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For Find Out Friday - Did the Man Who Parted the Red Sea Also Build a Hospital in Brooklyn?

I am not a religious person. I would say I am more of a spiritual person. This is despite the fact that I was raised Catholic with all the bells and whistles. However, sacraments and holidays aside, we weren’t (and still are not) regular church going people. I say this to clarify that although I am sure I was taught at some point what is in the Bible, my knowledge is limited. Thus I only know what I have seen on TV about Moses, namely that he parted the Red Sea.

The title of this blog is a joke, because I think it is funny. I know Moses didn’t build a hospital in Brooklyn, otherwise I would have seen it in the movie. Again, I kid. 

I mentioned last year ( that my mother had heart valve replacement surgery. Part of her recovery including attending cardiac rehab at Maimonides Hospital in Brooklyn, New York. 

In all the time I spend taking her back and forth, I never knew how the hospital got its name. It is a hospital I have visited many times and was even born in. So I figured I needed to know more about how it came to be. 

For starters, it is named for Moses Maimonides, as clearly indicated on the sign below that you see as soon as you enter the hospital’s main door.

But just who was Moses Maimonides?

Moshe Ben Maimon was born in the year 1135 in Cordova, Spain. He was better known as Maimonides, and was a philosopher who also was deeply committed to the betterment of society. 

Aside from being a prominent Jewish philosopher and a top scholar of the Torah during the Middle Ages, he was also an astronomer and physician known for laying the foundation of modern medical training. He worked as a rabbi, physician, as well as a philosopher all over including Morocco, Iraq, Yemen, and Egypt. He died in the later in 1204 and was buried in Tiberias, Israel.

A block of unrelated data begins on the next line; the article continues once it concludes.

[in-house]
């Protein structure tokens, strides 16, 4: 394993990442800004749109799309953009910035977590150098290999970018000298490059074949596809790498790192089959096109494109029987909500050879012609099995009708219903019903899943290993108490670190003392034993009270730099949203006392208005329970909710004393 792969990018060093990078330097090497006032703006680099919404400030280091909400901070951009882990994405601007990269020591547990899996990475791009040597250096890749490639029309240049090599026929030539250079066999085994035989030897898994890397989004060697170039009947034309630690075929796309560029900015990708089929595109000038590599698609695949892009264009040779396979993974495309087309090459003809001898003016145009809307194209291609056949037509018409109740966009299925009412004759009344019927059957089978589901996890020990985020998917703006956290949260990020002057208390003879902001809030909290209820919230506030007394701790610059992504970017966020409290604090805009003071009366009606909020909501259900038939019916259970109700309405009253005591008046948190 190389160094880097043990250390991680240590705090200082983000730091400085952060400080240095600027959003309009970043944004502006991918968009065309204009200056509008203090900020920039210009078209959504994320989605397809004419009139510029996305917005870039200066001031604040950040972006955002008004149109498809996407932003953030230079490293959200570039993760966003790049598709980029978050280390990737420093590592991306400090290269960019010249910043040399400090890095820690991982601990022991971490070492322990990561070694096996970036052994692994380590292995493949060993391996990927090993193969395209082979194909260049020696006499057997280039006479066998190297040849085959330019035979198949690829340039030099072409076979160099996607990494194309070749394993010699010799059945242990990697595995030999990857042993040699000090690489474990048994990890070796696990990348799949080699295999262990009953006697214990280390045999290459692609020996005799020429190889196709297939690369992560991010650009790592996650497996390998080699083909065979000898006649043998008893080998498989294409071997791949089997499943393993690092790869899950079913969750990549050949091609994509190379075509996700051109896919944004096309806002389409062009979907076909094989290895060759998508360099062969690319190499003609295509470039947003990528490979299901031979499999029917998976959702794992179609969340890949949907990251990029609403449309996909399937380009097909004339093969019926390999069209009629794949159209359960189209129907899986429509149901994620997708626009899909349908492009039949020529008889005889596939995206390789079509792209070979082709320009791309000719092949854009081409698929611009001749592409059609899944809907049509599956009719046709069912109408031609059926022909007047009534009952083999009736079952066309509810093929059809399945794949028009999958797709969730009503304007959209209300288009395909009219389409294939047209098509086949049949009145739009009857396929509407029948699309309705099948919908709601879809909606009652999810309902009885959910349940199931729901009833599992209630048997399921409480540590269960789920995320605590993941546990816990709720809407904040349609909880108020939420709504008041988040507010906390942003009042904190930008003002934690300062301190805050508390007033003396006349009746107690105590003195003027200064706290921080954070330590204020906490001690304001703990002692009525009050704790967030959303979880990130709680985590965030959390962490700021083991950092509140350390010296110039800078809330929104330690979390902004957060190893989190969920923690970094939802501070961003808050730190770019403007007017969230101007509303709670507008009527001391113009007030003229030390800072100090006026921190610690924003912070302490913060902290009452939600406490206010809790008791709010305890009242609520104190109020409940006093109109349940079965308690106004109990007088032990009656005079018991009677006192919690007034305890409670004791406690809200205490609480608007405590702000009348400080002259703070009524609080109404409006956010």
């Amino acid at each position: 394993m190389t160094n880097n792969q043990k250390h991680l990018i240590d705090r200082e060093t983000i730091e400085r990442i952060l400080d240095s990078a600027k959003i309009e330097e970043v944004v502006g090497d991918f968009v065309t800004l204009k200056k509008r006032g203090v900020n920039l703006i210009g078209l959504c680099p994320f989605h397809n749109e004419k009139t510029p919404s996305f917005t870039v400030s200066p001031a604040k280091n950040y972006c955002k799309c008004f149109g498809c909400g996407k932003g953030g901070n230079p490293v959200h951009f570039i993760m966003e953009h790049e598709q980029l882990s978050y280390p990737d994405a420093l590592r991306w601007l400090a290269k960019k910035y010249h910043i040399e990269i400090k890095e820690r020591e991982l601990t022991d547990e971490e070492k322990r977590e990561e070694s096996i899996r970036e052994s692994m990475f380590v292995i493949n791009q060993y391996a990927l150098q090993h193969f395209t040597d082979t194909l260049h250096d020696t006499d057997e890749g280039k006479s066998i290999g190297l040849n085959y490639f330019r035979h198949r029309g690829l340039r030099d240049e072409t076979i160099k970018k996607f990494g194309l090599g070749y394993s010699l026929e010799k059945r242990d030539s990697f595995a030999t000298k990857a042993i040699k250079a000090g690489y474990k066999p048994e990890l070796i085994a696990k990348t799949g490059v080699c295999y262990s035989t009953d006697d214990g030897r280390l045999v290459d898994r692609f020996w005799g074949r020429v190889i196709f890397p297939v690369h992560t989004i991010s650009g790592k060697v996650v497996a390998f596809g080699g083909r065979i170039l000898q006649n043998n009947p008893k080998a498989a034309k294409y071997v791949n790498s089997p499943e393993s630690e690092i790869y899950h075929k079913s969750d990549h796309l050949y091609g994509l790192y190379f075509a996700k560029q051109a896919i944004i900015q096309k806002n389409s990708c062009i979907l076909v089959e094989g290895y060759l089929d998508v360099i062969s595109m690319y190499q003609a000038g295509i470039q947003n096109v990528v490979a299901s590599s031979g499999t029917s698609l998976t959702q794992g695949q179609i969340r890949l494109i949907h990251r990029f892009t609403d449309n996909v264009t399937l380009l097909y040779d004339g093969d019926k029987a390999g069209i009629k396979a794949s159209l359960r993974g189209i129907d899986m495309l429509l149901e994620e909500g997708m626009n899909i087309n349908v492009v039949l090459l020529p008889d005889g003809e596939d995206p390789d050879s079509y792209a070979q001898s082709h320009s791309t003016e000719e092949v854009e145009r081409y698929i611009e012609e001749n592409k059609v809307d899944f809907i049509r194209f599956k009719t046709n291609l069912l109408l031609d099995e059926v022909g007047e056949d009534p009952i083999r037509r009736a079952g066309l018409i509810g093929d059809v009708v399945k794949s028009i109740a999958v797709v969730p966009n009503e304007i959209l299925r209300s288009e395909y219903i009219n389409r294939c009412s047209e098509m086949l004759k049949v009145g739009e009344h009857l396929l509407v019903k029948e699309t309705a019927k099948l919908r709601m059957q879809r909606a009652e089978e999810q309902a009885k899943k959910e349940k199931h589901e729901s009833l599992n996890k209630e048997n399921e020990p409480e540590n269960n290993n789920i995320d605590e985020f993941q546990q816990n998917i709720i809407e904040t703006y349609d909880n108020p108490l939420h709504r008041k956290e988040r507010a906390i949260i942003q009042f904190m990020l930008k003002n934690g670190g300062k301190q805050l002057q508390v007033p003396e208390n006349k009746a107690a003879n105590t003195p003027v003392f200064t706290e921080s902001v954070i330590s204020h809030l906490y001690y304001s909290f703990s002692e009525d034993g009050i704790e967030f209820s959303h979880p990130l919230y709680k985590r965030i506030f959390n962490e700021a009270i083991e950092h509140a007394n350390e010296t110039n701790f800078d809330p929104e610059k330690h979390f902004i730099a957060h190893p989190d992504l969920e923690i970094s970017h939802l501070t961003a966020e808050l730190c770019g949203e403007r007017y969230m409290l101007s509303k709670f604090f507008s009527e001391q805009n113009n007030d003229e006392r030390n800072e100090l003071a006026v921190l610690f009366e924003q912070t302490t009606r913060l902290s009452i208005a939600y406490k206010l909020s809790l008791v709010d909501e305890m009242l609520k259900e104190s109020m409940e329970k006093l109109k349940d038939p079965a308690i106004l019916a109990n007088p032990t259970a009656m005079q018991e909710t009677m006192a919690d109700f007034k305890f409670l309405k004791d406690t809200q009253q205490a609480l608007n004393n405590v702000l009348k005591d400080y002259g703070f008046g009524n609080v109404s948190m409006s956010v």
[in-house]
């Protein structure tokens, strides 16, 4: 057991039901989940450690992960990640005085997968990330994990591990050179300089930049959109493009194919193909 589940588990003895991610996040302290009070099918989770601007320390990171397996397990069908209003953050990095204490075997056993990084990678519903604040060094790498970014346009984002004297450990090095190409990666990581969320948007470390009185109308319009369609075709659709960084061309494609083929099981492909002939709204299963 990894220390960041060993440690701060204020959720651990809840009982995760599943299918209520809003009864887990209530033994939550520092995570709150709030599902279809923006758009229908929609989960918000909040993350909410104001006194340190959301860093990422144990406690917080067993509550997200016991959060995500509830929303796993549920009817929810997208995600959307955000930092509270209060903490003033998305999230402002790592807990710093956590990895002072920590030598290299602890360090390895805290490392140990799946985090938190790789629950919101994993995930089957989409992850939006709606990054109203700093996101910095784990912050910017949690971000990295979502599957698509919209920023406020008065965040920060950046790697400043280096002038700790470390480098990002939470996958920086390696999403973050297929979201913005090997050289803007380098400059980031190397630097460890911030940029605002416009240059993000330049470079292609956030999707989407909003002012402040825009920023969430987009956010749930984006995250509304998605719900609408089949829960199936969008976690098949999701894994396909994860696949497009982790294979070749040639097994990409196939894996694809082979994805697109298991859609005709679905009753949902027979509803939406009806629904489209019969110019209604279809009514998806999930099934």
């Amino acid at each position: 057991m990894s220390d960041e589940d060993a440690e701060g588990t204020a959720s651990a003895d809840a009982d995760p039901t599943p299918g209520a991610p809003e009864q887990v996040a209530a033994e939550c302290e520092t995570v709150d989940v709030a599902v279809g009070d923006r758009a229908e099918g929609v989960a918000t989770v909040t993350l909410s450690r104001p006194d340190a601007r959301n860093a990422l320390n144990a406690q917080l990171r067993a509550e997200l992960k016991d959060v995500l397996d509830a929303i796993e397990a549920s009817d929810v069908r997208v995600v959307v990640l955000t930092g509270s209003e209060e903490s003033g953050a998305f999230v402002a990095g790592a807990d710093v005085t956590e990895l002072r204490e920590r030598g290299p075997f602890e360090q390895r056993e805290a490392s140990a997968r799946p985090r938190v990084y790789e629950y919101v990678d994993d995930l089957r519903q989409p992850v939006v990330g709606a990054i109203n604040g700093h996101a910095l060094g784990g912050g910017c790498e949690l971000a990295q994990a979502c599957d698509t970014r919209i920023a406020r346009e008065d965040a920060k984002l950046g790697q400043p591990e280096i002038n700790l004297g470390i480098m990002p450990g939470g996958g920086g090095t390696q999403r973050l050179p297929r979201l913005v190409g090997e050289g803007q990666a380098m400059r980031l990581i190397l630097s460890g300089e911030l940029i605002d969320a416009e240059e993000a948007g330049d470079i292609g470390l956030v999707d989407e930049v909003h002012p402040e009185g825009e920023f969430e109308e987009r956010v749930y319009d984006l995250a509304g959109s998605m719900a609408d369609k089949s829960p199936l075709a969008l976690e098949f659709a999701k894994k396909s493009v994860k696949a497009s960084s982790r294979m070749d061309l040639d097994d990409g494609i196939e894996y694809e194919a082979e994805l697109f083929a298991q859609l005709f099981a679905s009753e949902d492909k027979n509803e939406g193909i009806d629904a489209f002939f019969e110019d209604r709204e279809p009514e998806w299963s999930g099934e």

As far is the hospital is concerned, it was originally founded in 1911 and at that time was called the New Utrecht Dispensary. Following mergers with smaller dispensaries, as well as Israel Hospital of Brooklyn, the United Israel Zion Hospital, and Beth Moses Hospital, one uniform hospital was established in 1947. In 1966 it was renamed Maimonides Medical Center. The cornerstone of Israel Zion hospital remains intact.

Maimonides Hospital is renowned as the largest hospital in Brooklyn with many innovative medical developments having taken place there. 

Some of their top accomplishments are:
  • The creation of the first commercial pacemaker in 1961;
  • The first partial mechanical heart surgery in 1966;
  • The first U.S. human heart transplant (second in the world) in 1967;
  • The creation of the intra-aortic ballon pump in 1970; 
  • The first ever needle biopsy was performed in 1981; and 
  • The first ever robotic pediatric surgery (in the U.S.) was completed in 2001. 
In 2007, The New York Times noted that based on a report done by the Department of Health and Human Services on five thousand hospitals, Maimonides had some of the lowest mortality rates placing in the top fifty of those studied. 

In 2010, Maimonides received the HealthGrades Distinguished Hospital Award for Clinical Excellence. It is no surprise than that this hospital ranks as part of the top five in New York State for cardiology services, coronary interventional procedures, stroke treatment, as well as gastrointestinal medical services.

Maimonides once said: "The physician should not treat the disease, but rather the patient who is suffering from it.”

I cannot think of a better way to honor a man who himself was such a brilliant thinker, than my naming this groundbreaking institution after him.

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